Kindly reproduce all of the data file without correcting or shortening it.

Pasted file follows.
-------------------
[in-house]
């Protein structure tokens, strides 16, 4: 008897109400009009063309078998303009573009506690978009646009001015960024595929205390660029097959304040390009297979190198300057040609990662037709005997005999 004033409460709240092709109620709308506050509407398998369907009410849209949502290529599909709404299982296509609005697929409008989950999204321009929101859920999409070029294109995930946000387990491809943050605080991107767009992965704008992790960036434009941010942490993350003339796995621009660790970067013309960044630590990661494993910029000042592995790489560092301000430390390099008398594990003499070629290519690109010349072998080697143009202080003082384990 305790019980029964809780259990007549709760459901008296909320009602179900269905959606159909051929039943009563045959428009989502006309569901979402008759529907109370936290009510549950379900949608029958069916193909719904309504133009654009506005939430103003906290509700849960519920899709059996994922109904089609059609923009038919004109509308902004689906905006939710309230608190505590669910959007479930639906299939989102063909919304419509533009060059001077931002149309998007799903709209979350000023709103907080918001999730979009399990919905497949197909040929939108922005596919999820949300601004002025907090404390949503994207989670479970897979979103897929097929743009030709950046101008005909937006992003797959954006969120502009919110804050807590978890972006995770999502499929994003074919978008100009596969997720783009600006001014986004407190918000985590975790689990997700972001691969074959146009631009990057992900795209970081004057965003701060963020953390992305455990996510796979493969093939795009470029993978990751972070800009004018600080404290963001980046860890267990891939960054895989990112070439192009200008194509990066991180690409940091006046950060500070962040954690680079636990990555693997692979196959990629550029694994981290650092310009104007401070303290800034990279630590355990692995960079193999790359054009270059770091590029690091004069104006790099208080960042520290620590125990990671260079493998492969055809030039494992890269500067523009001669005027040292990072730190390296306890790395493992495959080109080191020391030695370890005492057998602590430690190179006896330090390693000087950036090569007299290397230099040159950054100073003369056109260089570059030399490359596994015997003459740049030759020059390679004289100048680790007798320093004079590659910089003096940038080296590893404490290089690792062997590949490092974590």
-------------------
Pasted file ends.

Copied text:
[in-house]
């Protein structure tokens, strides 16, 4: 008897109400009009063309078998303009573009506690978009646009001015960024595929205390660029097959304040390009297979190198300057040609990662037709005997005999 004033409460709240092709109620709308506050509407398998369907009410849209949502290529599909709404299982296509609005697929409008989950999204321009929101859920999409070029294109995930946000387990491809943050605080991107767009992965704008992790960036434009941010942490993350003339796995621009660790970067013309960044630590990661494993910029000042592995790489560092301000430390390099008398594990003499070629290519690109010349072998080697143009202080003082384990 305790019980029964809780259990007549709760459901008296909320009602179900269905959606159909051929039943009563045959428009989502006309569901979402008759529907109370936290009510549950379900949608029958069916193909719904309504133009654009506005939430103003906290509700849960519920899709059996994922109904089609059609923009038919004109509308902004689906905006939710309230608190505590669910959007479930639906299939989102063909919304419509533009060059001077931002149309998007799903709209979350000023709103907080918001999730979009399990919905497949197909040929939108922005596919999820949300601004002025907090404390949503994207989670479970897979979103897929097929743009030709950046101008005909937006992003797959954006969120502009919110804050807590978890972006995770999502499929994003074919978008100009596969997720783009600006001014986004407190918000985590975790689990997700972001691969074959146009631009990057992900795209970081004057965003701060963020953390992305455990996510796979493969093939795009470029993978990751972070800009004018600080404290963001980046860890267990891939960054895989990112070439192009200008194509990066991180690409940091006046950060500070962040954690680079636990990555693997692979196959990629550029694994981290650092310009104007401070303290800034990279630590355990692995960079193999790359054009270059770091590029690091004069104006790099208080960042520290620590125990990671260079493998492969055809030039494992890269500067523009001669005027040292990072730190390296306890790395493992495959080109080191020391030695370890005492057998602590430690190179006896330090390693000087950036090569007299290397230099040159950054100073003369056109260089570059030399490359596994015997003459740049030759020059390679004289100048680790007798320093004079590659910089003096940038080296590893404490290089690792062997590949490092974590």